Fountains that could be programmed to switch on and off. A model of an Indian mahout (driver) who struck the half hour on his elephant’s head. Automatons in the form of servants that could offer guests a towel.
These are just some of the marvelous inventions of the 12th-century Muslim inventor Ismail al-Jazari, who laid the groundwork for modern engineering, hydraulics, and even robotics. While some of his lavish and colorful creations were made as novelty playthings for the very wealthy, al-Jazari also made practical machines that helped normal people, including water-drawing devices that were used by farmers for centuries.
Passion for invention
Badi al-Zaman Abu al-Izz Ismail ibn al-Razzaz al-Jazari was born in 1136 in Diyarbakır in what is today central-southern Turkey. The son of a humble craftsman, he was born in a time of political turmoil, a result of local power struggles as well as the effects of the Crusades.
Al-Jazari served as an engineer in the service of the regional rulers, the Artuqids. This dynasty had once expanded its empire into Syria. In the course of al-Jazari’s lifetime, however, Artuqid power came under the sway of the more powerful neighboring Zangid dynasty, and later still by the successors of the Muslim hero, Saladin. (Here's why the "Assassins" were sent to kill Saladin.)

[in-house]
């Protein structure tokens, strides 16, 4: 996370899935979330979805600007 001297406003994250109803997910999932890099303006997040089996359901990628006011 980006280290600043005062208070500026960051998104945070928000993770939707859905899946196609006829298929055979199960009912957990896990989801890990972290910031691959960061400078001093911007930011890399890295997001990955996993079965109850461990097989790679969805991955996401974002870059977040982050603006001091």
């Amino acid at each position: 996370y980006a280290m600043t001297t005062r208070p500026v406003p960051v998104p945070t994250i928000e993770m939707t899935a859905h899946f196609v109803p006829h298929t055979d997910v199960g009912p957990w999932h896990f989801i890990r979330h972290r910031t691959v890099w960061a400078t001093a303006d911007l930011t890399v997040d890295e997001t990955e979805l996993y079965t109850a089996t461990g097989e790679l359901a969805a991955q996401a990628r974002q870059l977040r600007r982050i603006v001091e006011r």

Despite the upheaval of the Crusades, and the turbulent relations between different Muslim powers, life for the brilliant engineer was peacefully spent serving several Artuqid kings, for whom he designed more than a hundred ingenious devices. Unlike other practical inventors of the period, who left little record of their work, al-Jazari had a passion for documenting his work and explaining how he built his incredible machines.
In 1206, drawing on a quarter of a century of prodigious output, he gave the world a catalog of his “matchless machines,” which is known today as The Book of Knowledge of Ingenious Mechanical Devices. Al-Jazari included meticulous diagrams and colorful illustrations to show how all the pieces fit together. Several incomplete copies of his work have survived, including one held by the Topkapi Sarayi Museum in Istanbul, Turkey, prized for its artistic detail and beauty.
The Book of Knowledge is the only source of biographical information that exists on al-Jazari. The text exalts him as Badi al-Zaman (unique and unrivaled) and al-Shaykh (learned and worthy), but it also acknowledges the debt he owed to “ancient scholars and wise men.”